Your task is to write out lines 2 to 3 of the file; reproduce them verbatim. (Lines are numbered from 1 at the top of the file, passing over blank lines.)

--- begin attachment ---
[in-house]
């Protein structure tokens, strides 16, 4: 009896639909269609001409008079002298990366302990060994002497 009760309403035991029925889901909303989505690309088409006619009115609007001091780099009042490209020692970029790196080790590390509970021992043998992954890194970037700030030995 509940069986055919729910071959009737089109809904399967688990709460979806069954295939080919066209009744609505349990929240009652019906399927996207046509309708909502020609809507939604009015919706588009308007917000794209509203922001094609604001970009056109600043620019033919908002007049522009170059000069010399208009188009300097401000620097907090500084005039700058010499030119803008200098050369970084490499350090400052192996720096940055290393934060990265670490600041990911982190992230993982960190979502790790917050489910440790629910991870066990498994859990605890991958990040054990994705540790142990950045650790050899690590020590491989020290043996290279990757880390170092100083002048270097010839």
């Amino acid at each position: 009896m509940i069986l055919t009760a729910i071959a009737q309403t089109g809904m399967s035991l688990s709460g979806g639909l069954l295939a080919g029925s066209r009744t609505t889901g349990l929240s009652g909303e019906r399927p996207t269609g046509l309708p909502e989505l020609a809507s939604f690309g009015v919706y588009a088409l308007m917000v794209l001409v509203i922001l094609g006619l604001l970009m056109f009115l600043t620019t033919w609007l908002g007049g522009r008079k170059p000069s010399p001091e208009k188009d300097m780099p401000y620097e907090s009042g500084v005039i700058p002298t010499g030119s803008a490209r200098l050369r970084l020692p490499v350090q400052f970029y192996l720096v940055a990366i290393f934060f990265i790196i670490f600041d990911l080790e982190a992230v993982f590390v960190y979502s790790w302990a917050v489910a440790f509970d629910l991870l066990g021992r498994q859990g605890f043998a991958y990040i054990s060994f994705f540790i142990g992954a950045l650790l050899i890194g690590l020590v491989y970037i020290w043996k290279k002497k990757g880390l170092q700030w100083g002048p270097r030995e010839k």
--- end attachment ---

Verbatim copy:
């Protein structure tokens, strides 16, 4: 009896639909269609001409008079002298990366302990060994002497 009760309403035991029925889901909303989505690309088409006619009115609007001091780099009042490209020692970029790196080790590390509970021992043998992954890194970037700030030995 509940069986055919729910071959009737089109809904399967688990709460979806069954295939080919066209009744609505349990929240009652019906399927996207046509309708909502020609809507939604009015919706588009308007917000794209509203922001094609604001970009056109600043620019033919908002007049522009170059000069010399208009188009300097401000620097907090500084005039700058010499030119803008200098050369970084490499350090400052192996720096940055290393934060990265670490600041990911982190992230993982960190979502790790917050489910440790629910991870066990498994859990605890991958990040054990994705540790142990950045650790050899690590020590491989020290043996290279990757880390170092100083002048270097010839």
């Amino acid at each position: 009896m509940i069986l055919t009760a729910i071959a009737q309403t089109g809904m399967s035991l688990s709460g979806g639909l069954l295939a080919g029925s066209r009744t609505t889901g349990l929240s009652g909303e019906r399927p996207t269609g046509l309708p909502e989505l020609a809507s939604f690309g009015v919706y588009a088409l308007m917000v794209l001409v509203i922001l094609g006619l604001l970009m056109f009115l600043t620019t033919w609007l908002g007049g522009r008079k170059p000069s010399p001091e208009k188009d300097m780099p401000y620097e907090s009042g500084v005039i700058p002298t010499g030119s803008a490209r200098l050369r970084l020692p490499v350090q400052f970029y192996l720096v940055a990366i290393f934060f990265i790196i670490f600041d990911l080790e982190a992230v993982f590390v960190y979502s790790w302990a917050v489910a440790f509970d629910l991870l066990g021992r498994q859990g605890f043998a991958y990040i054990s060994f994705f540790i142990g992954a950045l650790l050899i890194g690590l020590v491989y970037i020290w043996k290279k002497k990757g880390l170092q700030w100083g002048p270097r030995e010839k």